For those that decide to become "gem" miners remember that by their very nature such "gems" are almost always transitory in nature. That said most "gems" are shattered prematurely due to some angler's need to stoke their ego.

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  10. Old Man Just an Old Man

    Posts: 21,594
    Dillon, Mt
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    I have found many places in Washington that you can't get into anymore. It's a shame as the fishing was always good in there. I'm not going to name them here because I could get shot or horse whipped if I ever came back there.
  11. Upton O Blind hog fisherman

    Posts: 2,158
    out of state now
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    Very nice report, thanks for posting a good read.
  12. Sean Beauchamp Hot and Heavy at yer 6

    Posts: 2,106
    Shoreline, WA, U.S.
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    Great reads gentlemen!
  13. zen leecher aka bill w born to work, forced to fish

    Posts: 3,136
    Moses Lake, WA
    Ratings: +959 / 1

    I first fished Kent's "pond" in 1975 and had to hike a bit as someone used dynamite on the beaver dam. That washed out the culvert and led to what seemed a 2 mile hike. Later after the culvert was replaced I fished the lake on and off up to the mid-90's or so when I encountered the gate.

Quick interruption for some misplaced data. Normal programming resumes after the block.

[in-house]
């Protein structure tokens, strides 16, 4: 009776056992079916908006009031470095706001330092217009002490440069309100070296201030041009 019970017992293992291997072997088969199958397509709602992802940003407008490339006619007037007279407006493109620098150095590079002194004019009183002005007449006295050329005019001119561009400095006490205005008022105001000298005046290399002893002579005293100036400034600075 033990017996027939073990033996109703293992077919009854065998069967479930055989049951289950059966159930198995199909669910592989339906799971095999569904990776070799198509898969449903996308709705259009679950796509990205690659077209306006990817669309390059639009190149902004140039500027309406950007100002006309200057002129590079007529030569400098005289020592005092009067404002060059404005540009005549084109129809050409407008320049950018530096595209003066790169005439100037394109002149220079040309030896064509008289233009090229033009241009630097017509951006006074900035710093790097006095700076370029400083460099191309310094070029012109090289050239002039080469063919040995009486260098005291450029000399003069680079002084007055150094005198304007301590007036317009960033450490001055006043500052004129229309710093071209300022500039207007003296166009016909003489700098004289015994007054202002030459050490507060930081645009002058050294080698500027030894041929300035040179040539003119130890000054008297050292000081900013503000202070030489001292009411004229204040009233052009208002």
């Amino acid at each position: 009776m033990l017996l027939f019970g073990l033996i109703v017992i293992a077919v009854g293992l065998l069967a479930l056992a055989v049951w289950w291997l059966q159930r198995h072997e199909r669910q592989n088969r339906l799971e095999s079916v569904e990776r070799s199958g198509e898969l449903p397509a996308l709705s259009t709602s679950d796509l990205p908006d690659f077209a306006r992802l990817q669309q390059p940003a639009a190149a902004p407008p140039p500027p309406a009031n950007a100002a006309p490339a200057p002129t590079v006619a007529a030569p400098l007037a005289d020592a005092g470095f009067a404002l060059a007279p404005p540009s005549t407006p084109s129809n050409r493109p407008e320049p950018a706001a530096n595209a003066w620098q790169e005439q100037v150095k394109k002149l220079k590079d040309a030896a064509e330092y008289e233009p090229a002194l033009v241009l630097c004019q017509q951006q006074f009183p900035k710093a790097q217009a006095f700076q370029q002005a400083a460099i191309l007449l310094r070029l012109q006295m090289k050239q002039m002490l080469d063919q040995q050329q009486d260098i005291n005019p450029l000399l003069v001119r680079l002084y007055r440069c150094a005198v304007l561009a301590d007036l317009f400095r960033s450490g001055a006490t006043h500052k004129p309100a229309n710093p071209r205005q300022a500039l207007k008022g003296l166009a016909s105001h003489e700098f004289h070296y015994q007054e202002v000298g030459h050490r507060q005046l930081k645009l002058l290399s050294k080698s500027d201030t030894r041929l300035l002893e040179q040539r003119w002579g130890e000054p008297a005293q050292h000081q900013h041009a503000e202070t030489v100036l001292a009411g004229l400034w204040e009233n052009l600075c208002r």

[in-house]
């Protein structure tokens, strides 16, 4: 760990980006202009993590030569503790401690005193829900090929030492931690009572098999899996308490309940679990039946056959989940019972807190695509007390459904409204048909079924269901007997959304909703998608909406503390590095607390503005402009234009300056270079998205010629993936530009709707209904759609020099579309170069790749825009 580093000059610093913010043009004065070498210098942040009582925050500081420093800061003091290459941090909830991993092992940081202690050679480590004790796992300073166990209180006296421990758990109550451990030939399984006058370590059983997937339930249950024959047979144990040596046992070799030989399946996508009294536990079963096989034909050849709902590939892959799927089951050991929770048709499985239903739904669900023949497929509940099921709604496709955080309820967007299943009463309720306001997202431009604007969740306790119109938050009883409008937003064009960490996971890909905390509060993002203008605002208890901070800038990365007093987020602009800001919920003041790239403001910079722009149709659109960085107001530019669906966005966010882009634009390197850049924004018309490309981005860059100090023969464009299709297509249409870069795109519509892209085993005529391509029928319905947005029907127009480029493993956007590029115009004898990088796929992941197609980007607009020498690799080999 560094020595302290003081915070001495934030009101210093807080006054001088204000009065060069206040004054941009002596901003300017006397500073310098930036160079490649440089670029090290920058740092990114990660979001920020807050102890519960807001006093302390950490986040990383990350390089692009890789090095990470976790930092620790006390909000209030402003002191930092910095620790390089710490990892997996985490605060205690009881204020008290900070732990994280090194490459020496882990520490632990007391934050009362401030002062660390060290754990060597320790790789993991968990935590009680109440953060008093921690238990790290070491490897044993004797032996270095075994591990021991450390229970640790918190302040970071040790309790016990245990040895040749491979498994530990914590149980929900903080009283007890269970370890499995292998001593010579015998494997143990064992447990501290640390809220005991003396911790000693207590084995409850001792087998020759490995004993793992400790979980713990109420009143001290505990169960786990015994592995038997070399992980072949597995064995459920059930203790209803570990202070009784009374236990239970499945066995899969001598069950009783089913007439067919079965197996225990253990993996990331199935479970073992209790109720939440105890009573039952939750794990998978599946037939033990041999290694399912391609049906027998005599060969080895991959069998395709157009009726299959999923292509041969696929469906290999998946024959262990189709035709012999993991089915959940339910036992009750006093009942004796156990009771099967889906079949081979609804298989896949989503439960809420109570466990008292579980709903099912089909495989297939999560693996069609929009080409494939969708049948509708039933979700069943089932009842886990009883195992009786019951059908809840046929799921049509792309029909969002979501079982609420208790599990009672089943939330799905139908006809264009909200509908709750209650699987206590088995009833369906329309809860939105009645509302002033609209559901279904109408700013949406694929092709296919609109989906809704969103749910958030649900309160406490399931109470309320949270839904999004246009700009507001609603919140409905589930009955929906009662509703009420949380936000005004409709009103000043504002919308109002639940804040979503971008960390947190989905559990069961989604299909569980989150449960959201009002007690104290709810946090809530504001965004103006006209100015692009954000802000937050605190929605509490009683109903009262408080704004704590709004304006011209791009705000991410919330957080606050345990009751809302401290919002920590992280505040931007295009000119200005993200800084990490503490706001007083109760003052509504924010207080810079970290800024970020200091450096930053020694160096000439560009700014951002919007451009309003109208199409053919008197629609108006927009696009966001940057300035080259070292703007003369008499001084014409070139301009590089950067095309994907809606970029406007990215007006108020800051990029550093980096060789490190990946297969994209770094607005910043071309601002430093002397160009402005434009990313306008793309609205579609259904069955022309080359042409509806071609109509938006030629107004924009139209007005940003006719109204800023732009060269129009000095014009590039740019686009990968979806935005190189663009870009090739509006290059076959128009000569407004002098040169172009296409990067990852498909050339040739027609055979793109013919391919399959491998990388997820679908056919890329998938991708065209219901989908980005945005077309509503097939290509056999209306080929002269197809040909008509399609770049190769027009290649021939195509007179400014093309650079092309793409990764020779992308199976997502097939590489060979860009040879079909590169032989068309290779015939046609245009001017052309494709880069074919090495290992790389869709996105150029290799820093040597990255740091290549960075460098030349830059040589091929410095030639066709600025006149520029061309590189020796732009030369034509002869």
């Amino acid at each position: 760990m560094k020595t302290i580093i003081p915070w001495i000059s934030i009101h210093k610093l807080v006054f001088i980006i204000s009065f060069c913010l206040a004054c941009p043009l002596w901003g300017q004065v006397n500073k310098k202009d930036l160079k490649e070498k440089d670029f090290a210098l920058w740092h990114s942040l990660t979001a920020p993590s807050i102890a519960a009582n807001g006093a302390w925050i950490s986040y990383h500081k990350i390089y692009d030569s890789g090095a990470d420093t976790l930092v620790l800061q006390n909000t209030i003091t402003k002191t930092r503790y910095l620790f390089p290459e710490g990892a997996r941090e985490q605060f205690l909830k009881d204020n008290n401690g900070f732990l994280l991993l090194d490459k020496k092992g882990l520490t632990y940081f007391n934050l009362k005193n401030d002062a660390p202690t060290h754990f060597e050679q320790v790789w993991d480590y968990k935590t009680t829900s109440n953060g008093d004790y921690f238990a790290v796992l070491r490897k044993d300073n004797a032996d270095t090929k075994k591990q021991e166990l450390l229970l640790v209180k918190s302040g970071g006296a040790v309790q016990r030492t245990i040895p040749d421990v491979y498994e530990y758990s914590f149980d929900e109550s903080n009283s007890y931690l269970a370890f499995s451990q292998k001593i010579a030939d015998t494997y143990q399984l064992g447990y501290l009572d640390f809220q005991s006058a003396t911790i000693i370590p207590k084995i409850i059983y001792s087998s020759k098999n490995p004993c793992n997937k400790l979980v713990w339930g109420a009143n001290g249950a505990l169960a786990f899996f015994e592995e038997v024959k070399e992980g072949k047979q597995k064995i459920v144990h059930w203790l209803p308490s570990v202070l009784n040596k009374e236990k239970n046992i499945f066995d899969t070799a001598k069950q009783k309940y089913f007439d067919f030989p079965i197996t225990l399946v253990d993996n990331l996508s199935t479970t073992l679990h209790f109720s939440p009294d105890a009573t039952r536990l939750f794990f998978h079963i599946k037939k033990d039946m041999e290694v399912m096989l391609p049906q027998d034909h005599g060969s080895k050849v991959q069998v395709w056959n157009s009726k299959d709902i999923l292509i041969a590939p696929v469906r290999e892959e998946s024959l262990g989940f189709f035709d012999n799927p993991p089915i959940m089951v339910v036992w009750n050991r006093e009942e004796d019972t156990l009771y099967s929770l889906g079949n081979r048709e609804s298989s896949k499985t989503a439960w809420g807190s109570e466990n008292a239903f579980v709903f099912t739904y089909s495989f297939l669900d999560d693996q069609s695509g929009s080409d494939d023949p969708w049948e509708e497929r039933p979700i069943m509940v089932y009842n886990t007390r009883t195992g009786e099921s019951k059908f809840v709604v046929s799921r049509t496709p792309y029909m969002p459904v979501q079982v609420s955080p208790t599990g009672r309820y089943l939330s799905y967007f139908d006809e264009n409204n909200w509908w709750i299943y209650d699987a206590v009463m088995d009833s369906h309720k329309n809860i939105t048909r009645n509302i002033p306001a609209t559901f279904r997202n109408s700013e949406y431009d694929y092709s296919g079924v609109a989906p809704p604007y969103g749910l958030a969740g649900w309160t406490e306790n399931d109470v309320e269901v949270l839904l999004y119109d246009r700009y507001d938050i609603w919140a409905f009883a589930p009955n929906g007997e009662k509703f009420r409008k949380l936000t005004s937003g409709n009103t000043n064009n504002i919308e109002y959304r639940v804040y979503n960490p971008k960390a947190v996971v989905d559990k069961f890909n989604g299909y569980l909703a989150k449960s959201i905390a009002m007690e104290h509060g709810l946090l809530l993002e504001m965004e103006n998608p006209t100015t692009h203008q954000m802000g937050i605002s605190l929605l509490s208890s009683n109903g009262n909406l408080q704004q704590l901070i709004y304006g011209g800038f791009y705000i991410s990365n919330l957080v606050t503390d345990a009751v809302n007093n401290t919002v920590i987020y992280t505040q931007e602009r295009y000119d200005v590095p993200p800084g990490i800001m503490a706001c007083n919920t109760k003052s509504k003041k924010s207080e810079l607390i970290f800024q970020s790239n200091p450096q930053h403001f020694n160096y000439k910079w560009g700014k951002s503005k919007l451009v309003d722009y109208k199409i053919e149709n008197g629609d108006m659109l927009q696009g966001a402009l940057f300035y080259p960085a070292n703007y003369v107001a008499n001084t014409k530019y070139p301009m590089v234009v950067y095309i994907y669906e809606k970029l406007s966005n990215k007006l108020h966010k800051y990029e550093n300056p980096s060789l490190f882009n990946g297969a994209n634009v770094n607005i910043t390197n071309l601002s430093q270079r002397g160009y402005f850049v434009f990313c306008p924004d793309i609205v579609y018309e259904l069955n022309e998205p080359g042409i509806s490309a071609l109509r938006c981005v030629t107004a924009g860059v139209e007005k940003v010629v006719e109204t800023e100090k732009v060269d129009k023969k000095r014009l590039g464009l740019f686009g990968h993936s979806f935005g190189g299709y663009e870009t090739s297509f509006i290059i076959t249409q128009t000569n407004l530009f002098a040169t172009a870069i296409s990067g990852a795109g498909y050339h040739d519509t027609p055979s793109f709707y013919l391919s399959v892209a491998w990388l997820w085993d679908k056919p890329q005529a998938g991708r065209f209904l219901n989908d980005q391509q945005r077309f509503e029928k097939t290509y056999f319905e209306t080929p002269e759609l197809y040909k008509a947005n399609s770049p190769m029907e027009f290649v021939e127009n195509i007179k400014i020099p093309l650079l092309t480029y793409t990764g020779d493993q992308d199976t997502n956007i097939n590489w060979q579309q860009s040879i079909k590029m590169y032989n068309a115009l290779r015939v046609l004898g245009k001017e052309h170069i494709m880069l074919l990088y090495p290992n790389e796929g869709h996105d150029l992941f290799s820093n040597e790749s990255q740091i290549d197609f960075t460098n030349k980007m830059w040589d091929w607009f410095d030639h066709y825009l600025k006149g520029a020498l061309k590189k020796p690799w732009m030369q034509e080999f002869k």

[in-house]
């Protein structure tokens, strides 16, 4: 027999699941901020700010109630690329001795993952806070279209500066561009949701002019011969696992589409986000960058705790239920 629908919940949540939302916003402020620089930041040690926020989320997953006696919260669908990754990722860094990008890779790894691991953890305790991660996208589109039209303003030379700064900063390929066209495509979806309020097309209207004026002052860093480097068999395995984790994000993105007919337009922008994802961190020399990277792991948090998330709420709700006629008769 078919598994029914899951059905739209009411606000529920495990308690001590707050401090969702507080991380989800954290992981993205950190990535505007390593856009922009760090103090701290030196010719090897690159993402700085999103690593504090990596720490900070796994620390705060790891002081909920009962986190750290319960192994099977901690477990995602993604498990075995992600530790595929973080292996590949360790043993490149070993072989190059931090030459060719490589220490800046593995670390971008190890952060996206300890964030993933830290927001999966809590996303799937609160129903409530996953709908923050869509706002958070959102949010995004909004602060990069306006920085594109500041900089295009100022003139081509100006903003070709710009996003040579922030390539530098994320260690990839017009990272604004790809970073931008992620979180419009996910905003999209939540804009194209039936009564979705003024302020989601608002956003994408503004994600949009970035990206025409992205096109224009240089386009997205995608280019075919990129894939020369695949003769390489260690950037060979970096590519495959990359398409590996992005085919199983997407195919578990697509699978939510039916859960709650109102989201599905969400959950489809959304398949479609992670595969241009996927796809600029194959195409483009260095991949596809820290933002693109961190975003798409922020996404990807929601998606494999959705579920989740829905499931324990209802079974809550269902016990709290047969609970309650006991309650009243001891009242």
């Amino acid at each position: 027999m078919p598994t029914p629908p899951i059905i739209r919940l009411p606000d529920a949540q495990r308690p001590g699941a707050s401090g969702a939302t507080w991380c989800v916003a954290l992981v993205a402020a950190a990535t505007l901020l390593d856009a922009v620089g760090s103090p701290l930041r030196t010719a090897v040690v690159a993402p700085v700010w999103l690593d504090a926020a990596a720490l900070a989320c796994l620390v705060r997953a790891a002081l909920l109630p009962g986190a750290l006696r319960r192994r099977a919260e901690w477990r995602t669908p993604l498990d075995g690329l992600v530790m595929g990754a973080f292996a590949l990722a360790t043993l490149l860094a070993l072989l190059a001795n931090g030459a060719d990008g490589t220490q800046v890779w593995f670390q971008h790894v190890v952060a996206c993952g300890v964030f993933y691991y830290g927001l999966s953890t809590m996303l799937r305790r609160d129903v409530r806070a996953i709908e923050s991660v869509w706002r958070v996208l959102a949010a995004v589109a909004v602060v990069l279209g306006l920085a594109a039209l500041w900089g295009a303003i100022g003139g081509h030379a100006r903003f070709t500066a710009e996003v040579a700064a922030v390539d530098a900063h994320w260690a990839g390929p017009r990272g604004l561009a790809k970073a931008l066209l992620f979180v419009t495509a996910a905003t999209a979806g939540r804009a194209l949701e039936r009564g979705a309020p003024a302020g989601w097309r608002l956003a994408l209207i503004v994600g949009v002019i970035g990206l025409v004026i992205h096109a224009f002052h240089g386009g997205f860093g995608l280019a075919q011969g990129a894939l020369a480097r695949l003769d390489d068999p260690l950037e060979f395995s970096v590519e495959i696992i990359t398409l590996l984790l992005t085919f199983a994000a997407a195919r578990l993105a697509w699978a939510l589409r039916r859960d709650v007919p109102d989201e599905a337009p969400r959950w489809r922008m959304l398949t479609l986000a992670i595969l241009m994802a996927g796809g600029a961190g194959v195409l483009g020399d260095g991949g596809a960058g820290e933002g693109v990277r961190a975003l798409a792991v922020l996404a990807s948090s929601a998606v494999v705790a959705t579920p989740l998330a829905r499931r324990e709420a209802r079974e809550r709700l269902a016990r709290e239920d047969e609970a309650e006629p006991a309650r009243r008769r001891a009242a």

I've been towed around in circles there by cutts. First fished it back when it was a 5 trout limit. Chopaka at the same time was a 5 trout limit lake.

    A thought I just had and one I wish I'd had 20 years ago. I wonder if superglue would make that lock as hard for him to open as all the fishermen without keys?
  14. Stonefish Triploid and Humpy Hater

    Posts: 3,862
    Pipers Creek
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    Great stuff.
    I can remember talking to Clarence Fuhs at Olympic Sporting Goods back in the mid to late 70's. I can't remember, but I believe he owned the shop.
    He showed my buddy and I a picture of some cutts he had caught out of a beaver pond. One of them was 24" long.
    Being young and naive, I asked him where said beaver pond was located. He just chuckled and wished me luck trying to find it.
    I've forgotten a lot of things, but that picture is still as vivid in my memory as it was when he showed it to me over 30+ years ago.
  15. Smalma Active Member

    Posts: 2,795
    Marysville, Washington
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    Stonefish -